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Need a sick day? For credit union, it's in the bank

published November 20, 2006

Michael Kinsman
( 3 votes, average: 4 out of 5)
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"We knew that things come up in life that are hard to explain to an employer," says Janet Madden, senior vice president of human resources for the San Diego credit union. "We know that life makes demands on people's time, and they needed to take time off to take care of them."

The credit union also knew that employees called in sick when they really weren't.

Mission Federal decided to lump vacation days, sick days and personal days together into one package in 1999, allowing its 425 employees to take that time off when they wanted.

"We didn't want to police them," Madden says. "We wanted to treat them like adults. If they need time off, they take it. It doesn't matter what they need the time for."

Employers nationwide wrestle with the use of employee sick days. CCH, an Illinois-based human resources consulting firm, reported recently that a survey of 326 companies found that 35 percent of sick days claimed this year are for personal illness.

Workers are taking most sick days for family issues, personal needs, stress, and because they feel they deserve them, according to CCH.

And those reasons are adding up. CCH said that as recently as a decade ago, 45 percent of sick days were used for personal illness.

"We've found that when an employer doesn't have a flexible work arrangement, that puts pressure on their employees," said Pam Wolf, an employment law analyst for CCH. "Employees feel they are forced to use a sick day to deal with real life."

It found that one-third of employers think the misuse of sick time is a serious problem, and 92 percent expect the problem to worsen over the next two years.

CCH reported that the most effective way of dealing with unscheduled absences is to provide a range of work/life benefits that offer flexibility and assistance to workers as they try to deal with personal matters.

The consulting firm found that paid time-off banks - such as the one offered at Mission Federal - are the best way to deal with sick-time abuses.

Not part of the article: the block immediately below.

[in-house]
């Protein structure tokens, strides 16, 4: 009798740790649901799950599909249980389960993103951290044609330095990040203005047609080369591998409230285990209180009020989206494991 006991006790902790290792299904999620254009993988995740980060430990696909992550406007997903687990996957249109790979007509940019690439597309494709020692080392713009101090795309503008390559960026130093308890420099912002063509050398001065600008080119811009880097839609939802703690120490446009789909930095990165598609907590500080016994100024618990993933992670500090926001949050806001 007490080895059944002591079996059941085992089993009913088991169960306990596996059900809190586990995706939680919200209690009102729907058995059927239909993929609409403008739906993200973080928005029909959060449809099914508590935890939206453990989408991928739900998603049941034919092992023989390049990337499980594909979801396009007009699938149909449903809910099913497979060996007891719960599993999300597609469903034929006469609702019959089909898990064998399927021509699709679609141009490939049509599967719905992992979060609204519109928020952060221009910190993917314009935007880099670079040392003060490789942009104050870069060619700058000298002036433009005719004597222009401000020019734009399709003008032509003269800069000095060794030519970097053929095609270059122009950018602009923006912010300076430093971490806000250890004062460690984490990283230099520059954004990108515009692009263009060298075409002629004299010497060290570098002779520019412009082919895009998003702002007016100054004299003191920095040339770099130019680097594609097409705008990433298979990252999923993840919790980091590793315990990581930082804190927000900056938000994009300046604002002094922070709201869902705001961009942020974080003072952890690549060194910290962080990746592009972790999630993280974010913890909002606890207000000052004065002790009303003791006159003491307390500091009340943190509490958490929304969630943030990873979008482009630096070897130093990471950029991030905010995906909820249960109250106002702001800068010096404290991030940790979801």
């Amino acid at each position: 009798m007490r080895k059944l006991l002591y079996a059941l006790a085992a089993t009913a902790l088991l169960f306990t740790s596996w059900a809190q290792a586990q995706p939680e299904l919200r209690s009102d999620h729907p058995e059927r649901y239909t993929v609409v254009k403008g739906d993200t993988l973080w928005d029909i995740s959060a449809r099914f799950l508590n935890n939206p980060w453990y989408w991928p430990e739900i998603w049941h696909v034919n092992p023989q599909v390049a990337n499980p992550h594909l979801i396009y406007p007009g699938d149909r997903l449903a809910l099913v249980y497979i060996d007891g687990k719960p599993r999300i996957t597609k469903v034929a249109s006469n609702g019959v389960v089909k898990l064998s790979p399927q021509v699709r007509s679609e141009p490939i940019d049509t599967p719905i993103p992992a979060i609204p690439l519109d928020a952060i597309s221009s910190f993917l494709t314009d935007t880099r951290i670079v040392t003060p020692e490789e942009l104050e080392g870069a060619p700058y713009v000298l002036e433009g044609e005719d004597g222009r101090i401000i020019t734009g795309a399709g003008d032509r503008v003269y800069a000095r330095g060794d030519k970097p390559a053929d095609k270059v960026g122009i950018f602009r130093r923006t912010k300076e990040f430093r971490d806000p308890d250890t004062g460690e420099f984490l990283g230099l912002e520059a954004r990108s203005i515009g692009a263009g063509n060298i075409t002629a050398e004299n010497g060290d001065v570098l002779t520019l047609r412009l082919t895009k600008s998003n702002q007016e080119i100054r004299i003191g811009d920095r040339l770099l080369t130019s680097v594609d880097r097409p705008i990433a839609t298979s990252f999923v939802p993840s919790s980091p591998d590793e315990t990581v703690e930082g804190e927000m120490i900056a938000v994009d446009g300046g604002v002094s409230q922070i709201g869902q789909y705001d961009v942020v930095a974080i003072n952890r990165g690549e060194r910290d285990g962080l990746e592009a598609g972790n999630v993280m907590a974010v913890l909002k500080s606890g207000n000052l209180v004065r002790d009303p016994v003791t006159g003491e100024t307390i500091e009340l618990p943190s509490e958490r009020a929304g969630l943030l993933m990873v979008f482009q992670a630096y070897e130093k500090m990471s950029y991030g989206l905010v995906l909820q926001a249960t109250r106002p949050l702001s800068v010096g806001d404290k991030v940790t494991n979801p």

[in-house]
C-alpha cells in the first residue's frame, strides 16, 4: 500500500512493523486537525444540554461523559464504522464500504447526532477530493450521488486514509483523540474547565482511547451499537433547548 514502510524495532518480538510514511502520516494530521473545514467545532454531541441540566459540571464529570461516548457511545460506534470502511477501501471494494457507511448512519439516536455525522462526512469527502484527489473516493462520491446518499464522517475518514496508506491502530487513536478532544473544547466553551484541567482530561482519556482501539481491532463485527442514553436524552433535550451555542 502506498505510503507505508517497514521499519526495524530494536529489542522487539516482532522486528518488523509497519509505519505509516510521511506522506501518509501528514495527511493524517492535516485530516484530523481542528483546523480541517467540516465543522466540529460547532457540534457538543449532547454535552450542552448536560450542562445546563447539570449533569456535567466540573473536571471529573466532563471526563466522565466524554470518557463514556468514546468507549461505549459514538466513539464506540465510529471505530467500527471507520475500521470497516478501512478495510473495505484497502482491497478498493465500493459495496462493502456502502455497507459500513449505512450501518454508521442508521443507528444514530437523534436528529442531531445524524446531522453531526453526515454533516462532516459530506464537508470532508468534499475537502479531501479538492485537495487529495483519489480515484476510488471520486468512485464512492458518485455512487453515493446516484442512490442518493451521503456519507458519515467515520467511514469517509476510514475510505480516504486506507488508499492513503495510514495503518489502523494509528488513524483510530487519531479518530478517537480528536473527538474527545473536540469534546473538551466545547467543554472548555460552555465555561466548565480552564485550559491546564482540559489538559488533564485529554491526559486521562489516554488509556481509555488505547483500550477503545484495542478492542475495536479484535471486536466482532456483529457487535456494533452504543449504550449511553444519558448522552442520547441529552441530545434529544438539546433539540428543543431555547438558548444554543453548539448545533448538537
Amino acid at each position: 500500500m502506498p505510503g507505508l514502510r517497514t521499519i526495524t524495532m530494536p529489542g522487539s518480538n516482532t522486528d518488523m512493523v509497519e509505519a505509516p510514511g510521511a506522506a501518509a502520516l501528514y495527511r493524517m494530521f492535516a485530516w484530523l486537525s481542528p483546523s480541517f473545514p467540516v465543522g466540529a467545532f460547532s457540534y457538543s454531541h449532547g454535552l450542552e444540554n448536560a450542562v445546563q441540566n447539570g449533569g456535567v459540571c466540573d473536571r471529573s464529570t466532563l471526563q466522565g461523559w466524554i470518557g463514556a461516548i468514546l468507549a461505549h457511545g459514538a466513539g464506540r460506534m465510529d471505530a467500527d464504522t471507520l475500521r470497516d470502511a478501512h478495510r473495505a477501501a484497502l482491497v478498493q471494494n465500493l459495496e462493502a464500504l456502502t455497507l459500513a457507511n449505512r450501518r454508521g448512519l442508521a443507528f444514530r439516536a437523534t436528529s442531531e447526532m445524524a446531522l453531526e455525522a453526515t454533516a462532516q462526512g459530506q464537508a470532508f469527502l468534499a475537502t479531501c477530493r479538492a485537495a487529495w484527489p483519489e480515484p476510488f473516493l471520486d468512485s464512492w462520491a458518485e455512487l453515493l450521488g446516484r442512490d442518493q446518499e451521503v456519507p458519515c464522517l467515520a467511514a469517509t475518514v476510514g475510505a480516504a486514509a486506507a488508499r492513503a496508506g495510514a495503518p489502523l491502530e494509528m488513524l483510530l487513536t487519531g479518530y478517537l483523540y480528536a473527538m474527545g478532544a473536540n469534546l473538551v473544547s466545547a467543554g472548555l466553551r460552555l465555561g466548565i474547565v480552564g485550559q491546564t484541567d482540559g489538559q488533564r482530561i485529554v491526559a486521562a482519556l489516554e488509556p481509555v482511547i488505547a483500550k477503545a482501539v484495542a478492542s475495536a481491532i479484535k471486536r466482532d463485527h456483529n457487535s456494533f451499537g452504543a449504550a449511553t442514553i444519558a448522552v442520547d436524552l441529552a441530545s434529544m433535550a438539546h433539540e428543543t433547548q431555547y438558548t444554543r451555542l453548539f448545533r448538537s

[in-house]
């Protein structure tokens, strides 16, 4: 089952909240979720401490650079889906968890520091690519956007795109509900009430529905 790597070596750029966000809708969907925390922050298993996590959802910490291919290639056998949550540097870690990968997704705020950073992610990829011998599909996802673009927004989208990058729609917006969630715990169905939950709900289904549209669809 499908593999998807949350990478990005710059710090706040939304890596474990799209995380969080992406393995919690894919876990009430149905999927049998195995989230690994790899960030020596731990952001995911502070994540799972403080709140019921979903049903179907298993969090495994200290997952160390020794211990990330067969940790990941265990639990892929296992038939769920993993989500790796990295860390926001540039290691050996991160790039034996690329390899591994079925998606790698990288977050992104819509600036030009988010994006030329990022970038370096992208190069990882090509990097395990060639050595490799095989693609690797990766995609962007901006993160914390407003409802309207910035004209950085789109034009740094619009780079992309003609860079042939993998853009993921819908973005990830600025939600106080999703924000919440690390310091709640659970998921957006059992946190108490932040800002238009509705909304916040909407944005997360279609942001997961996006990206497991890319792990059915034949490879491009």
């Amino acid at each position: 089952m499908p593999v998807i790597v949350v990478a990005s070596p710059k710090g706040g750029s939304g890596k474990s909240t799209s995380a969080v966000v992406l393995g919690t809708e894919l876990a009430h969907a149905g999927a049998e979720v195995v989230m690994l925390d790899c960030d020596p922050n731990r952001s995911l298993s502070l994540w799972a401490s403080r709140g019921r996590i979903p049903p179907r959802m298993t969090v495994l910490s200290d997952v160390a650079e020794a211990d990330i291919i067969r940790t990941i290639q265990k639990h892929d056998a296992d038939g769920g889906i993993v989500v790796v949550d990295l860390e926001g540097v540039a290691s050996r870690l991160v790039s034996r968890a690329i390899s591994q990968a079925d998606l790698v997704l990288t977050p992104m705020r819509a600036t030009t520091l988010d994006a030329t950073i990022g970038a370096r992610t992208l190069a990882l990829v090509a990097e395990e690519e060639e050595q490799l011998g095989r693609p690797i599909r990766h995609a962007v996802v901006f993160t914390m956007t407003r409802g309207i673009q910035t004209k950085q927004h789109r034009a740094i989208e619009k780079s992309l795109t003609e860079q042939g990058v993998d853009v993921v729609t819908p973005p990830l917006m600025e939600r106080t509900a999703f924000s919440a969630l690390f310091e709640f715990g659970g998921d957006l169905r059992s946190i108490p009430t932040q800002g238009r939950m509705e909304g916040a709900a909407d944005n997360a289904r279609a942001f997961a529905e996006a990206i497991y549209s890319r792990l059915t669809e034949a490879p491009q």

"The frustrating thing is that while it is the most effective tool for employers, it is one of the least-used tools," Wolf said.

Estimates of how widespread paid time-off banks are vary dramatically.

CCH reports that 70 percent of companies offer them to employees. Mercer Human Resources Consulting says that about 33 percent of large and midsized companies offer them, while the Society for Human Resources Management reports that more than two-thirds of all companies offer them.

Yet, CCH reports that 97 percent of employers try to control sick time through disciplinary action, 82 percent include a review of sick time in their annual reviews, and 79 percent require a physician's verification.

Workers at Mission Federal are granted between 18 and 28 days annually in their time-off banks. They get an additional 12 bank holidays as well.

"From an administrative perspective, it makes our lives easier, and the employees like that they can use the time when they need it," Madden says. "We do ask that employees get advance approval to take time off, except those days when they wake up sick. But it has really been very effective here."

Time-off banks also address an underlying issue of sick time abuse: the relationship of workers and their bosses.

A worker who is forced to lie about being sick to accommodate a personal need isn't doing much to foster a healthy relationship with a supervisor. Lying by either party isn't conducive to a healthy relationship.

Madden understands that clearly.

"Why would you want to build a system that forces people to lie just because they need time in their personal lives?" she asks. "It makes no sense. You're creating trouble when you don't have to."

When only one in three employees taking sick time is truly ill, creating a system with more time-off flexibility just seems like a sensible solution.

© Copley News Service

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